Deputy President Kgalema Motlanthe has told a nuclear meeting underway in Johannesburg that concerns over increases in the price of coal and global warming compel South Africa to move away from over-reliance on coal-fired power generation.
“As such, alongside our objectives to ensure energy security is the need to pursue an appropriate energy mix that includes clean and renewable resources to meet the demands of our economy,” Motlanthe said at the Nuclear Africa Conference in Midrand on Monday.
He pointed out that South Africa’s electricity generation had to be increased significantly in the next few decades to facilitate economic growth and social progress.
While coal will remain the “mainstay” of South Africa’s electricity supply, it has become clear that it cannot be the long-term solution to the country’s development needs.
Motlanthe said the risk of load shedding was significant and necessitated steps to realise a range of supply and demand side measures.
“To this end, our objective to deliver on these energy development imperatives requires short-term interventions to address the immediate needs for basic electricity, followed by medium to long-term sustainable and climate friendly energy development.”
Motlanthe said government’s objectives to ensure energy security included the need to pursue an appropriate energy mix that includes clean and renewable resources to meet the demands of the economy.
The expansion of energy capacity remained the pre-condition for sustainable economic development.
South Africa needed to become globally competitive in the use of innovative technology for the design, manufacture and deployment of state of the art nuclear energy systems.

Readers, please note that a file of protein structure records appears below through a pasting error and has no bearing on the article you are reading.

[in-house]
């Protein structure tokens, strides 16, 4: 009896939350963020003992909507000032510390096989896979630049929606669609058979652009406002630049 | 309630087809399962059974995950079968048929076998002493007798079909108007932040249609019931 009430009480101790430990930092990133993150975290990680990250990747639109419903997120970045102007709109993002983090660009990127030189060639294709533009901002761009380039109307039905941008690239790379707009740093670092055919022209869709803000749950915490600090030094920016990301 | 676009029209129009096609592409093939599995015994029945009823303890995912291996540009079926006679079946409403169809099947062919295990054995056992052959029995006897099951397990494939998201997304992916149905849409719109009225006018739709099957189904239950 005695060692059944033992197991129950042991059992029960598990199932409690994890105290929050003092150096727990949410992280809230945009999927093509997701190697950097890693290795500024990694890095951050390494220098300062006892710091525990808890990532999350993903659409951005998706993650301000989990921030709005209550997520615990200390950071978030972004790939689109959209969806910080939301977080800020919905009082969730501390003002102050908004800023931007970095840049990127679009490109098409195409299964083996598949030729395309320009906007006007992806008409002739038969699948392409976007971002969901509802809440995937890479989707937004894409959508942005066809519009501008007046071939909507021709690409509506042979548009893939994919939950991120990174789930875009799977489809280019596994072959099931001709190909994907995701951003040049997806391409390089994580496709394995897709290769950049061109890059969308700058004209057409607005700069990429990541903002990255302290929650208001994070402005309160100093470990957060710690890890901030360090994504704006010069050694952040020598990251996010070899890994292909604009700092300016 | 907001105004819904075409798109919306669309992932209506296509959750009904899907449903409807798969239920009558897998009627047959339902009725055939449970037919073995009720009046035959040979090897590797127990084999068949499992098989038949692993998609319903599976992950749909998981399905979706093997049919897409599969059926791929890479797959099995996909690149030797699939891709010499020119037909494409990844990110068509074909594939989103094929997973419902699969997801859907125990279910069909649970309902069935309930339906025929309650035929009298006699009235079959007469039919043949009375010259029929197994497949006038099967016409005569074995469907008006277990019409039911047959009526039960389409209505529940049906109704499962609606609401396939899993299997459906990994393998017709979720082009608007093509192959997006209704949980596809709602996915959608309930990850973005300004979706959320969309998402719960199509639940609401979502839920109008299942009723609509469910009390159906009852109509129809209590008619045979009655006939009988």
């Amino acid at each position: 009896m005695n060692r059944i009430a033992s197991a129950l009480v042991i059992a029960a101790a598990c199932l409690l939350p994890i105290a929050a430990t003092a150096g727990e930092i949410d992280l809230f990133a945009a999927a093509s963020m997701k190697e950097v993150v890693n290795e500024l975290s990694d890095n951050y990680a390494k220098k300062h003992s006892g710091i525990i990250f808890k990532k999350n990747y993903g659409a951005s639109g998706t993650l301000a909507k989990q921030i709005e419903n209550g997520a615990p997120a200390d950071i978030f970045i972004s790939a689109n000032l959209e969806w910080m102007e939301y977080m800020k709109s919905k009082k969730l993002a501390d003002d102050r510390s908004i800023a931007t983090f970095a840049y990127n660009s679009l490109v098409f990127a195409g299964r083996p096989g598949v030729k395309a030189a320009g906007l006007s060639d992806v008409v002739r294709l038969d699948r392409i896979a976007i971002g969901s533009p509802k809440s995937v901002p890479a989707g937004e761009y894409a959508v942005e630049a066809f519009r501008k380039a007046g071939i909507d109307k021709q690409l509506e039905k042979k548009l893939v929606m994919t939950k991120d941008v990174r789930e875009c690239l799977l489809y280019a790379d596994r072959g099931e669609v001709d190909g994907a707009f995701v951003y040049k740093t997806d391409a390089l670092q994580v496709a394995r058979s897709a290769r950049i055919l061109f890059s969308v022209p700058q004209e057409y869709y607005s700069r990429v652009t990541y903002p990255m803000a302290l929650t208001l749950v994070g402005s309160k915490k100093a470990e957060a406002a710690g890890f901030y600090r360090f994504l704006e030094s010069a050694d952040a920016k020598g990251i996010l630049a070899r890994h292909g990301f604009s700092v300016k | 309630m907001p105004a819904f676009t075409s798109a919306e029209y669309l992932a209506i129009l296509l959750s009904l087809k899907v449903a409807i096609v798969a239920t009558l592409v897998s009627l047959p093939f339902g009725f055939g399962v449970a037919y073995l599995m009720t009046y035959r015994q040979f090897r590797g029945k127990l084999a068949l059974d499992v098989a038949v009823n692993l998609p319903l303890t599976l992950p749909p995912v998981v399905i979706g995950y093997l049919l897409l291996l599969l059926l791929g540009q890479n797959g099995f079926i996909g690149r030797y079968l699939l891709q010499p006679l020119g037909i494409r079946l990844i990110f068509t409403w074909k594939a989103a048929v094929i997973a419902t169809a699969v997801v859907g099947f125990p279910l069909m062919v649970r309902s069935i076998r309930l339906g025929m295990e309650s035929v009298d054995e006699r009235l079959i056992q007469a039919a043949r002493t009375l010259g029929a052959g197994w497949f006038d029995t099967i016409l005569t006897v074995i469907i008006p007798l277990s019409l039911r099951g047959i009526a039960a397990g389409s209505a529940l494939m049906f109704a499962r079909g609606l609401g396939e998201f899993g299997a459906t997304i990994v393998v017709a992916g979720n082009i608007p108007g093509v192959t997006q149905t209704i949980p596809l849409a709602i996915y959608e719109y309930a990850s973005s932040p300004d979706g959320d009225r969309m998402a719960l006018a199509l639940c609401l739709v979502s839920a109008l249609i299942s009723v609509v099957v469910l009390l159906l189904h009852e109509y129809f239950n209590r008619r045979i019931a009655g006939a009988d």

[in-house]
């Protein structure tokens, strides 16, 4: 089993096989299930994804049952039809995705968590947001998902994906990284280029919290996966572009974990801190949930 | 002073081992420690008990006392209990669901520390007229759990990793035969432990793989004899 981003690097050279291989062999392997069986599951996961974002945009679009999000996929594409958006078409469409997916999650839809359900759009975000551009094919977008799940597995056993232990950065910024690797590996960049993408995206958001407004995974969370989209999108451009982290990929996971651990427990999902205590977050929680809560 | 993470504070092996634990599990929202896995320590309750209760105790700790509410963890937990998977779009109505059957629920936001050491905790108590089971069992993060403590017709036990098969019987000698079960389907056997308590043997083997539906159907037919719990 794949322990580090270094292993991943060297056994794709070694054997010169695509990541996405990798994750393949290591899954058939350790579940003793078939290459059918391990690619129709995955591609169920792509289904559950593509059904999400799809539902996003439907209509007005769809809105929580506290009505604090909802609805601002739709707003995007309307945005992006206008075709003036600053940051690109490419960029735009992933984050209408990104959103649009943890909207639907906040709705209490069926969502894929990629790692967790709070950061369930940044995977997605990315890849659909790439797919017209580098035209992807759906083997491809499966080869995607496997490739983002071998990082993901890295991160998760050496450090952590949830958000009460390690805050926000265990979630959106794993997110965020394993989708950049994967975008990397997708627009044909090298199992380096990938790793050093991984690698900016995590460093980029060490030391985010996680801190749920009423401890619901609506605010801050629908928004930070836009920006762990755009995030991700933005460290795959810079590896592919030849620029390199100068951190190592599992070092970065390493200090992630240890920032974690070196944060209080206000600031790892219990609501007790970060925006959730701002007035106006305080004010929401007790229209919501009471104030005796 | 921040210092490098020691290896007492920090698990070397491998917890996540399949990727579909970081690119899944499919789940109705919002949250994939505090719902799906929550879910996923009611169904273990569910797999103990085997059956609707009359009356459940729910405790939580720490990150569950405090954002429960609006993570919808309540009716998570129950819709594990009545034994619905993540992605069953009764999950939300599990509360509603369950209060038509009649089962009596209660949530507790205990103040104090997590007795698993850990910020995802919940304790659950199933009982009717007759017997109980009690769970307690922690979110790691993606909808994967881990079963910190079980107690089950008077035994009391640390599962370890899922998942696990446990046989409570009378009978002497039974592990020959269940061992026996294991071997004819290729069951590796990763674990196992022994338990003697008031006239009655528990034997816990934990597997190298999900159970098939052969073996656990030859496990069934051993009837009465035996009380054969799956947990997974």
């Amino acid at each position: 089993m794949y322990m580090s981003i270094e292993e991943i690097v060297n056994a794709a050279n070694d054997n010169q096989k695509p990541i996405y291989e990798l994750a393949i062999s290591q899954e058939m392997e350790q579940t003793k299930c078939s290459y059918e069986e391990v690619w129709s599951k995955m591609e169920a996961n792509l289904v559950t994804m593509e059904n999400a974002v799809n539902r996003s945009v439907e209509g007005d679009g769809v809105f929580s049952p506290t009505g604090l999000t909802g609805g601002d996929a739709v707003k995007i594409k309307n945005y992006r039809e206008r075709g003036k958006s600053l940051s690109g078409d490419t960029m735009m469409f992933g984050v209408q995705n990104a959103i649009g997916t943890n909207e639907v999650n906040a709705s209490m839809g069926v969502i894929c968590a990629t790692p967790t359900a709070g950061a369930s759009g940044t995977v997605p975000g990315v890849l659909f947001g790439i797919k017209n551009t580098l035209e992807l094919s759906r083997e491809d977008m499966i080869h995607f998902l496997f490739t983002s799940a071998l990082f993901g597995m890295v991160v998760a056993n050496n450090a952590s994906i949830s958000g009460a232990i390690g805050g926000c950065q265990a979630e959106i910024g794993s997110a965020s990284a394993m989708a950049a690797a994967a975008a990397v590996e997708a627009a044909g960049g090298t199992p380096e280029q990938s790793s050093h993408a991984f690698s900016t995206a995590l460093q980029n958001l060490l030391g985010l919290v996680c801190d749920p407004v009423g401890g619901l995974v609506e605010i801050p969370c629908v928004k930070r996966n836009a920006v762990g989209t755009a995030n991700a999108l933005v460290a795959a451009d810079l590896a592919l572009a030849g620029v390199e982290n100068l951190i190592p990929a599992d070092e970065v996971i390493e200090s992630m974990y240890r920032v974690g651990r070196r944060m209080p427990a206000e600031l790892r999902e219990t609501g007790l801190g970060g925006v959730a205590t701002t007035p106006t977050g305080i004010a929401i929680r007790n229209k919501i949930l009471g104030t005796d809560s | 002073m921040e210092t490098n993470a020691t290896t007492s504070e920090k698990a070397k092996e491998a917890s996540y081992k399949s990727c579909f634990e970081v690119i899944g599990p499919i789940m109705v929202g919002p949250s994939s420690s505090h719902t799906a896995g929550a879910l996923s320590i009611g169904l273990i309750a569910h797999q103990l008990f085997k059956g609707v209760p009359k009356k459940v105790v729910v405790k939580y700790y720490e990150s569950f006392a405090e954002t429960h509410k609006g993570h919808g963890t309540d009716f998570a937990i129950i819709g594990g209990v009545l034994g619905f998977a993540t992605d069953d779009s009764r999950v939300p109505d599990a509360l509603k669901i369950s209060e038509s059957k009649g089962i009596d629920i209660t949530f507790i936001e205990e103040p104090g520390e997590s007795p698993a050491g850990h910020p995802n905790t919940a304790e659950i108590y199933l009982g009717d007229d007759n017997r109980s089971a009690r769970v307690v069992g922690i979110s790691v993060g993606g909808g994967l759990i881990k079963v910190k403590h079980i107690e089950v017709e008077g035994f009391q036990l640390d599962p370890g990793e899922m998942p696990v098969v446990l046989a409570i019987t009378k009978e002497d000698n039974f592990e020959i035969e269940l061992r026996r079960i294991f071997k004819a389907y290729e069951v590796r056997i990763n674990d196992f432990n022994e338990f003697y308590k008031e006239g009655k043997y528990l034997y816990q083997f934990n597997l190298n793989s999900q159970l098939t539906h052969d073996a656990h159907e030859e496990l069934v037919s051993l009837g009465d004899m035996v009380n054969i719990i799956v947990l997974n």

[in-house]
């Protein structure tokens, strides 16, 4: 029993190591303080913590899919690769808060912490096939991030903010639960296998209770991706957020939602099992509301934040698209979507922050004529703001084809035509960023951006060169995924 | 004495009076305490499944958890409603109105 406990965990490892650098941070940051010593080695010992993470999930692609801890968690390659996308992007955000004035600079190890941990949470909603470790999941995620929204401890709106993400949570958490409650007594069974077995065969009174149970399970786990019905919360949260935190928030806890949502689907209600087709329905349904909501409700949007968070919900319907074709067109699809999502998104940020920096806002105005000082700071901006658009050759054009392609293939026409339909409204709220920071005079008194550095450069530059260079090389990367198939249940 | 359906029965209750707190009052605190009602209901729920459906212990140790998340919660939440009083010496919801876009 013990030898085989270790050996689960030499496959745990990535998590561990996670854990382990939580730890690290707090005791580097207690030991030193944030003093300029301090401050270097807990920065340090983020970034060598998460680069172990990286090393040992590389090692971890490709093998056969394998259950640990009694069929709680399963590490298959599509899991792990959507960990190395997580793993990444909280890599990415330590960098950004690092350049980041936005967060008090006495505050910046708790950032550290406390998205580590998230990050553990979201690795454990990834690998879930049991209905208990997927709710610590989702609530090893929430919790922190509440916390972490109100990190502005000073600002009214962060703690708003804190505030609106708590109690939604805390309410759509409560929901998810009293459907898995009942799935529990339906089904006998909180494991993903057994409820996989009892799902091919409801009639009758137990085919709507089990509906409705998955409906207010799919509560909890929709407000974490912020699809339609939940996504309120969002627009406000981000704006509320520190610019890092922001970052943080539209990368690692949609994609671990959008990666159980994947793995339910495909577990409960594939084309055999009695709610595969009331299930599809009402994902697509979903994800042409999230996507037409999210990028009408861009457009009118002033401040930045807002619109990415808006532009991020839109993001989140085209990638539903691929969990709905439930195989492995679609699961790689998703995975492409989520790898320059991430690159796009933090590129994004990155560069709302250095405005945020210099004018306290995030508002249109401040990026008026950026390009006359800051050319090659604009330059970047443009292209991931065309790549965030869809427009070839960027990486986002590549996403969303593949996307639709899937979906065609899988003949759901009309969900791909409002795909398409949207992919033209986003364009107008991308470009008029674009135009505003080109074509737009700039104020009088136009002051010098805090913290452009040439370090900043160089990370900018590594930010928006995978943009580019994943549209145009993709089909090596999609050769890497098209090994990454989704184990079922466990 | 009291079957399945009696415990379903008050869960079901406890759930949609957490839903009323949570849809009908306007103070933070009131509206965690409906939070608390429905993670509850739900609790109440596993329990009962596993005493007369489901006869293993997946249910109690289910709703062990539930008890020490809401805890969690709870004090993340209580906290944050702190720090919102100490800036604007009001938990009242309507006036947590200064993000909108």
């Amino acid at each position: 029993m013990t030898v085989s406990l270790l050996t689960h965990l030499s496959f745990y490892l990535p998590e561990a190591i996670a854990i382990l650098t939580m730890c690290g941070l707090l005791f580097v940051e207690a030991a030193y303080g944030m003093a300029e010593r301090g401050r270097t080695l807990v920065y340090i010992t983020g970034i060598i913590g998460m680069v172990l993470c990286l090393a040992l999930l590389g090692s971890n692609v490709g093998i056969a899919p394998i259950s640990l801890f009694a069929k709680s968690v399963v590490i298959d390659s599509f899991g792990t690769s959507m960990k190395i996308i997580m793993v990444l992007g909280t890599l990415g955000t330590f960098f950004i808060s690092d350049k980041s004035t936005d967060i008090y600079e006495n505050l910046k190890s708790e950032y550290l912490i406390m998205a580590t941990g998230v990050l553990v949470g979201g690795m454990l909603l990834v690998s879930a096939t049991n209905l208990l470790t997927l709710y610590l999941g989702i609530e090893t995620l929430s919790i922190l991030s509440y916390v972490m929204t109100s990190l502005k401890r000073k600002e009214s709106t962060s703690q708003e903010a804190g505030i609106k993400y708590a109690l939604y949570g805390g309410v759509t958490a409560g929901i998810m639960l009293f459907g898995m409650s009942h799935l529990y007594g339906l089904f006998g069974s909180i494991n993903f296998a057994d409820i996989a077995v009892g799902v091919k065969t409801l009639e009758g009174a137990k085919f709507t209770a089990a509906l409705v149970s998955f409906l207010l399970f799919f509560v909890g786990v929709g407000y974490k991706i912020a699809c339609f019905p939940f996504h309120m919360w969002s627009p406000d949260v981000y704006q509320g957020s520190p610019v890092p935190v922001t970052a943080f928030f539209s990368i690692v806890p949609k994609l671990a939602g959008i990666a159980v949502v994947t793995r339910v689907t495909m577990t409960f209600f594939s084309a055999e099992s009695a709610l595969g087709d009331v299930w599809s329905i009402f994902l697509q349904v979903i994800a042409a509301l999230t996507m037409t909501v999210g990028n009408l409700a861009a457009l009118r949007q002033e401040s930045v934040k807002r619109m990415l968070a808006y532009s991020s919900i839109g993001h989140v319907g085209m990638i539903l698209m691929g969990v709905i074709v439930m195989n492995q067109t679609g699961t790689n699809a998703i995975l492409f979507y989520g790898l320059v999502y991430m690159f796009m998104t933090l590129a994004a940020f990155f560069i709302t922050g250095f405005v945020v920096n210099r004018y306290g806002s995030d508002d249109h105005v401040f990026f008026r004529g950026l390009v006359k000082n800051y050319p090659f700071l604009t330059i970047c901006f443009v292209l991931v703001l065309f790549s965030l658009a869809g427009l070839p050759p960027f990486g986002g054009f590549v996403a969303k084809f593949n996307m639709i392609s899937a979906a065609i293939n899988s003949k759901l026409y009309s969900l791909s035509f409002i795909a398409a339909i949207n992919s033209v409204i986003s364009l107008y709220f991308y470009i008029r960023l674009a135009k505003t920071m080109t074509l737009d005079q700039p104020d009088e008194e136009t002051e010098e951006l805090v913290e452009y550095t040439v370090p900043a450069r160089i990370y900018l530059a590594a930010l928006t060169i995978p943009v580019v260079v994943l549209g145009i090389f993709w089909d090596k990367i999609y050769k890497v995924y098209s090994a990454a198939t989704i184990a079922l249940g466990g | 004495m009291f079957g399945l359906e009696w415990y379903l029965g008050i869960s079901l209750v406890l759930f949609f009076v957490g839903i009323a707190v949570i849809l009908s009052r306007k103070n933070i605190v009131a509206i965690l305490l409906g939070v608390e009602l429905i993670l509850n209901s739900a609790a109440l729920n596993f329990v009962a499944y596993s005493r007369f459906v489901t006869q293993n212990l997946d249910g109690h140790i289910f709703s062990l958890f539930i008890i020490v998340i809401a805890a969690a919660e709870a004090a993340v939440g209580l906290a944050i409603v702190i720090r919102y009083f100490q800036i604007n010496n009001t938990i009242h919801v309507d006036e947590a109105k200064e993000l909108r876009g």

The National Development Plan, which is a policy blueprint for the next 16 years, also recommends a transition to a low-carbon economy at a pace consistent with government’s public pledges, without harming jobs or competitiveness.
Motlanthe added that South African industry had shown itself to be highly competent in the construction of major coal fired power stations.
“There is every reason to have confidence in the belief that South African industry can play a major role in the construction and fabrication of nuclear power plants.
“In fact, it is desirable that South African industry place itself in the position to be able to export nuclear power components internationally.”
The world nuclear construction family was a reasonably close-knit community, and South Africa had the recognised ability to become a well-established member of this community. But to pursue this endeavour, South African companies would have to forge international partnerships.
“The early formation of such international linkages should be encouraged,” said Motlanthe.
Source: SA News – 18 March 2013